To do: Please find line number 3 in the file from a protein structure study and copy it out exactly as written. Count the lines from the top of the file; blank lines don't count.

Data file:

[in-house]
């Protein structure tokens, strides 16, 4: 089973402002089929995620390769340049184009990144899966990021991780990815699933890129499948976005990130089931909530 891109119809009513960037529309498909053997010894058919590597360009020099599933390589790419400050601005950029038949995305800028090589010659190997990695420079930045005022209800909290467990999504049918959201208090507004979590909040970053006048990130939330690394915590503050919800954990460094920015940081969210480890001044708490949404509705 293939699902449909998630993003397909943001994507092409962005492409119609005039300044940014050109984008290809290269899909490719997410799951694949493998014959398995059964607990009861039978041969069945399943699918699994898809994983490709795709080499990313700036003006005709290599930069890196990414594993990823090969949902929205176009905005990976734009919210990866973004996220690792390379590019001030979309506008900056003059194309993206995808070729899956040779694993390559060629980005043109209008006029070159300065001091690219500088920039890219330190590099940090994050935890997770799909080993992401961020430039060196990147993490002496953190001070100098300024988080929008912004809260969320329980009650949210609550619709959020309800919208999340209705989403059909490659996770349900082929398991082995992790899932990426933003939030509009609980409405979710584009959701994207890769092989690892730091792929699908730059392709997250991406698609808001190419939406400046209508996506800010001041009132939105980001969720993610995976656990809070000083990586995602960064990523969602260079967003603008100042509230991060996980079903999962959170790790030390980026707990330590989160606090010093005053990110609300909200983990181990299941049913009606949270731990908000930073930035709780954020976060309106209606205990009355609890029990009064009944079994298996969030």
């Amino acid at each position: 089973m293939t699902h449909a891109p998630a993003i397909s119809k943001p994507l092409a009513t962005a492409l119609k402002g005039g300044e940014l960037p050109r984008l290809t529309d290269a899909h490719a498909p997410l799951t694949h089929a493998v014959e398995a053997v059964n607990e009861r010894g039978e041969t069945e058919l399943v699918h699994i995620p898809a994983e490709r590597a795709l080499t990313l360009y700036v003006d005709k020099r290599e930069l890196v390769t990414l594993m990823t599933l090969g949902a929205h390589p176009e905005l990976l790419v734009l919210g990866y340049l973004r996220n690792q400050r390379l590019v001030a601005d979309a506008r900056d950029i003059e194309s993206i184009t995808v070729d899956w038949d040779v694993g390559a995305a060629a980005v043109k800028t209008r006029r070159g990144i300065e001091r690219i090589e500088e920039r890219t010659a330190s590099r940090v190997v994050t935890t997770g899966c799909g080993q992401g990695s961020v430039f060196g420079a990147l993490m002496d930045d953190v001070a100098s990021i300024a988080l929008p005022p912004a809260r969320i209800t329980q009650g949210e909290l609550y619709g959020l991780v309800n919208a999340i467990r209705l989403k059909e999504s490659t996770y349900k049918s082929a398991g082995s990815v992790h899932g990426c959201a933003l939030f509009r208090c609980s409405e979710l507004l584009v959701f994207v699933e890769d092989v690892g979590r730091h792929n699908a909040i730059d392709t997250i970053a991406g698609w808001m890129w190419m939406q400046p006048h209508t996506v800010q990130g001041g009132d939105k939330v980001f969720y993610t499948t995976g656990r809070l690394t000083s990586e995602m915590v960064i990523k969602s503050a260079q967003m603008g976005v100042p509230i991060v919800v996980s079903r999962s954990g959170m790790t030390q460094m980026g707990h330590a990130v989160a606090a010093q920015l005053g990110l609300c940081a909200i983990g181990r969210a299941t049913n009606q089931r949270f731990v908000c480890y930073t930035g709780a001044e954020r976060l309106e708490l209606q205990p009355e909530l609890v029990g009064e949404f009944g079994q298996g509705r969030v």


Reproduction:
């Amino acid at each position: 089973m293939t699902h449909a891109p998630a993003i397909s119809k943001p994507l092409a009513t962005a492409l119609k402002g005039g300044e940014l960037p050109r984008l290809t529309d290269a899909h490719a498909p997410l799951t694949h089929a493998v014959e398995a053997v059964n607990e009861r010894g039978e041969t069945e058919l399943v699918h699994i995620p898809a994983e490709r590597a795709l080499t990313l360009y700036v003006d005709k020099r290599e930069l890196v390769t990414l594993m990823t599933l090969g949902a929205h390589p176009e905005l990976l790419v734009l919210g990866y340049l973004r996220n690792q400050r390379l590019v001030a601005d979309a506008r900056d950029i003059e194309s993206i184009t995808v070729d899956w038949d040779v694993g390559a995305a060629a980005v043109k800028t209008r006029r070159g990144i300065e001091r690219i090589e500088e920039r890219t010659a330190s590099r940090v190997v994050t935890t997770g899966c799909g080993q992401g990695s961020v430039f060196g420079a990147l993490m002496d930045d953190v001070a100098s990021i300024a988080l929008p005022p912004a809260r969320i209800t329980q009650g949210e909290l609550y619709g959020l991780v309800n919208a999340i467990r209705l989403k059909e999504s490659t996770y349900k049918s082929a398991g082995s990815v992790h899932g990426c959201a933003l939030f509009r208090c609980s409405e979710l507004l584009v959701f994207v699933e890769d092989v690892g979590r730091h792929n699908a909040i730059d392709t997250i970053a991406g698609w808001m890129w190419m939406q400046p006048h209508t996506v800010q990130g001041g009132d939105k939330v980001f969720y993610t499948t995976g656990r809070l690394t000083s990586e995602m915590v960064i990523k969602s503050a260079q967003m603008g976005v100042p509230i991060v919800v996980s079903r999962s954990g959170m790790t030390q460094m980026g707990h330590a990130v989160a606090a010093q920015l005053g990110l609300c940081a909200i983990g181990r969210a299941t049913n009606q089931r949270f731990v908000c480890y930073t930035g709780a001044e954020r976060l309106e708490l209606q205990p009355e909530l609890v029990g009064e949404f009944g079994q298996g509705r969030v």